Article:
15. The Bell Jaris a first person narrative about one woman s total alienation from the self, from society, from the world with the cold war as a backdrop the references to the the Rosenbergs, the UN, Russians She is a sort of female underground man of the new age The story is told simply, though complex in structure and themes Sylvia Plath writes with a clear direct style that is ironic, funny, and poetic Esther, a young woman of the 1950s, is in New York for a brief, glamourous job at a magazine N [...]

  16. 5 If you are inclined to bouts of depression, find another book If you ve lived with or are fond of someone followed by the Black Dog, this describes the intensity of the feelings and the treatment well.Countless critics and reviewers have written about this sad memoir written as fiction and first published under a pseudonym about depression, but it is also full of funny anecdotes and perfect insight into American East Coast college girls in the 1950s.Knowing that it s autobiographical makes it [...]

  17. Ever since I was small I ve been fascinated by death, er no, I mean it in the simplest way of fascination, it has nothing to do with my wistful nature or maybe a little, I am a happy being by the definitions of most authentic lexica, death just fascinates me for being death alone, a halt to everything, a standstill after a long, tiring journey only if one wishes to make it long, to tire is inevitable though a cool ,soggy evening after the long sunny day, a calm tame brook after the violent storm [...]

  18. I remember reading this short story in Asimov s magazine about a very young girl who suffers from autism She moves at her own pace, dragging herself at the heels of the rushing time and existing in that void where her consciousness treads a gravelly path only to arrive at the destination to find that everyone else had already moved on So that when she answers her mother to a question that was asked of her three weeks ago, her mother doesn t really understand her because she had already moved on [...]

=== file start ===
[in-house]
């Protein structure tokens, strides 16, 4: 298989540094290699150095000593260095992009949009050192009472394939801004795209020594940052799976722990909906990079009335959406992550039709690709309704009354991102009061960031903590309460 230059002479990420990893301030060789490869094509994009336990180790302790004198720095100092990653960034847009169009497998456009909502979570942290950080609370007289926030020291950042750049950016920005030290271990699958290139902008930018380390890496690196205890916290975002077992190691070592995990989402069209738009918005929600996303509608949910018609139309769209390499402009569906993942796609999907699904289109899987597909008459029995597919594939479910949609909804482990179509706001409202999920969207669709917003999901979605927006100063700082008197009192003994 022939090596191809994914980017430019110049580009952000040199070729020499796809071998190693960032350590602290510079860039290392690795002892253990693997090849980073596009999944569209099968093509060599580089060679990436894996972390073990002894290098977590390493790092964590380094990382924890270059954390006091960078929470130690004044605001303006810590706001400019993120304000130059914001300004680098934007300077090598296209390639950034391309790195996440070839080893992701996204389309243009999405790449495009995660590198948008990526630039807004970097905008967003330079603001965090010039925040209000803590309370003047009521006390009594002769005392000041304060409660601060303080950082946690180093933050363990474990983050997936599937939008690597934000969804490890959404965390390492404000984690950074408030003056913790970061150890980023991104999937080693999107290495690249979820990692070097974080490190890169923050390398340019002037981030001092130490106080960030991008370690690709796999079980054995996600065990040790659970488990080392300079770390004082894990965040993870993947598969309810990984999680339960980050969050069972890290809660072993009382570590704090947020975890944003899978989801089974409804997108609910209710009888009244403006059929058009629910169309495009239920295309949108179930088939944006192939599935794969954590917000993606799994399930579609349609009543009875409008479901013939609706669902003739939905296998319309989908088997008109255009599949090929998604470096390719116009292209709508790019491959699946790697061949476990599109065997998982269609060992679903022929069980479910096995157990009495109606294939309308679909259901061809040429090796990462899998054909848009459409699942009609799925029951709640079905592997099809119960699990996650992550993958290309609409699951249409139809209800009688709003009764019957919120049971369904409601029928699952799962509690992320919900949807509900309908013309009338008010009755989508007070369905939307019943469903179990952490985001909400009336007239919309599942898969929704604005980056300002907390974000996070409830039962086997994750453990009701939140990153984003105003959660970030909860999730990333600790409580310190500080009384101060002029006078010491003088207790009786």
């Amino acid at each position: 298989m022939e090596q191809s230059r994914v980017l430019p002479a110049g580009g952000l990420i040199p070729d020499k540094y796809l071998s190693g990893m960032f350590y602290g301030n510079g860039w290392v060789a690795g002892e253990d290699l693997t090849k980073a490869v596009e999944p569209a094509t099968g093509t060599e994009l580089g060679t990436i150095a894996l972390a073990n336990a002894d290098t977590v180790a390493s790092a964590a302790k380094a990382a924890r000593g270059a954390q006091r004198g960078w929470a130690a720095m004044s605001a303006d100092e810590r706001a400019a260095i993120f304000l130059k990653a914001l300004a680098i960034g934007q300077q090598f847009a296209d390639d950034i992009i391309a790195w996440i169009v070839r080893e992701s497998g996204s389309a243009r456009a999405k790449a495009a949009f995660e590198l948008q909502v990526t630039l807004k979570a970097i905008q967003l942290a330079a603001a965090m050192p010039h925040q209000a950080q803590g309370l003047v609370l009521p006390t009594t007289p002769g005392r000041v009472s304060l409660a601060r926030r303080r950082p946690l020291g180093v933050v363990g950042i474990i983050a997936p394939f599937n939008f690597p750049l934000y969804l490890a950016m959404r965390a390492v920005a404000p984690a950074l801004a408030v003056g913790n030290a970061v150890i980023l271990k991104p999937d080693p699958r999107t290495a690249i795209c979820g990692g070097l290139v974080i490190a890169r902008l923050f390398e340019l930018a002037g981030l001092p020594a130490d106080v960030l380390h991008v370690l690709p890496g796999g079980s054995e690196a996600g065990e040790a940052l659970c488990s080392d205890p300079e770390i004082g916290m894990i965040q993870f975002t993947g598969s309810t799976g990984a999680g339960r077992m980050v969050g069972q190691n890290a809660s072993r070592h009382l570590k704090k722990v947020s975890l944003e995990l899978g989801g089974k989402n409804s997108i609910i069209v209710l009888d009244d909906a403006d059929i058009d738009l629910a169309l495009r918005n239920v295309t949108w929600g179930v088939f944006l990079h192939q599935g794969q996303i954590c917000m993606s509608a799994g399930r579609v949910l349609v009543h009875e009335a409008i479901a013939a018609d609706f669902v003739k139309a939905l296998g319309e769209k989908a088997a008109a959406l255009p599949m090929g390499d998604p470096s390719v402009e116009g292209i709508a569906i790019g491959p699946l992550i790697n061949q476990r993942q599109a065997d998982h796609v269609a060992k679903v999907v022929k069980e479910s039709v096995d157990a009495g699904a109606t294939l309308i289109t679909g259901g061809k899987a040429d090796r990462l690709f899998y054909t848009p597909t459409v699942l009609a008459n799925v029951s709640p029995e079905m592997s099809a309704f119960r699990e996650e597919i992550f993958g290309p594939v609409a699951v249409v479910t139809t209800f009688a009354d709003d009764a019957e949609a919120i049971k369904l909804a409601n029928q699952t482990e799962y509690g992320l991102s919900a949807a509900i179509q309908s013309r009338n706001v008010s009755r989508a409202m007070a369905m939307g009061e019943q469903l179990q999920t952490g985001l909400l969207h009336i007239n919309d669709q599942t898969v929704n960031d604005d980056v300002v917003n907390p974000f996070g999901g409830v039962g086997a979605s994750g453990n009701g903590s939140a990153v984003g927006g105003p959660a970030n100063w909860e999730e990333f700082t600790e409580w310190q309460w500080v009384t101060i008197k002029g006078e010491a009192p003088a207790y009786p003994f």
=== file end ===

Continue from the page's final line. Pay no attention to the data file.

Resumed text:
19. I m really struggling with writing a review for this one, given the unique nature of the book and the sad reality that surrounds it Every book is a testament of its author in one way or another, but with this semi fictional autobiography it s difficult not to equate the book with its tragic author, making the reviewing of it an exercise in the kind of delicacy I m not very well versed in A delicacy that, frankly, I don t really enjoy employing So what is one to do when he didn t really like The [...]

  20. Warning this review contains major spoilers for the movie MelancholiaThe paradox at the heart of The Bell Jar is that Esther, the narrator, comes across as an engaging and indeed admirable person She s smart, funny, perceptive and seems to have everything going for her But she feels less and less connected with life, and in the end just wants to kill herself Evidently, there must be something wrong with her Perhaps she would have been okay if only she d been prescribed the appropriate kind of pi [...]